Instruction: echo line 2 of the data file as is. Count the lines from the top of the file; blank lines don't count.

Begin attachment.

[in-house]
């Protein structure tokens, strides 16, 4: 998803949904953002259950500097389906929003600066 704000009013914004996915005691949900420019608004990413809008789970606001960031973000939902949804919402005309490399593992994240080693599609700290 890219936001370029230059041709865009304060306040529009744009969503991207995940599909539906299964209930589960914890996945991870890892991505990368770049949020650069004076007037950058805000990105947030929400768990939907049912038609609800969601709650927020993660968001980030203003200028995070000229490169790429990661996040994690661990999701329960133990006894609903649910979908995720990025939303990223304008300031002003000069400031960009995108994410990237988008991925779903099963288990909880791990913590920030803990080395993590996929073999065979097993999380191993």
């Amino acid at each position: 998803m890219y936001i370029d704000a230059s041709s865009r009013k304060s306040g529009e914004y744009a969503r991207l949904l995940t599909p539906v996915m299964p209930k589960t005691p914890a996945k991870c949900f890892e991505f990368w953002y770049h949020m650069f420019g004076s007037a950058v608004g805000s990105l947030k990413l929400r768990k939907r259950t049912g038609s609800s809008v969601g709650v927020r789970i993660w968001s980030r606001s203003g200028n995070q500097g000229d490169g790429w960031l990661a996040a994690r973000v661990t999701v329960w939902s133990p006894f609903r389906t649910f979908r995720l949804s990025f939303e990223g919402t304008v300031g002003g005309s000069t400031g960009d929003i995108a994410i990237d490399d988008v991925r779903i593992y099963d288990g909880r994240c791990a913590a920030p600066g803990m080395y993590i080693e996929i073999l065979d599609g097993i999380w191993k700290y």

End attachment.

């Protein structure tokens, strides 16, 4: 998803949904953002259950500097389906929003600066 704000009013914004996915005691949900420019608004990413809008789970606001960031973000939902949804919402005309490399593992994240080693599609700290 890219936001370029230059041709865009304060306040529009744009969503991207995940599909539906299964209930589960914890996945991870890892991505990368770049949020650069004076007037950058805000990105947030929400768990939907049912038609609800969601709650927020993660968001980030203003200028995070000229490169790429990661996040994690661990999701329960133990006894609903649910979908995720990025939303990223304008300031002003000069400031960009995108994410990237988008991925779903099963288990909880791990913590920030803990080395993590996929073999065979097993999380191993």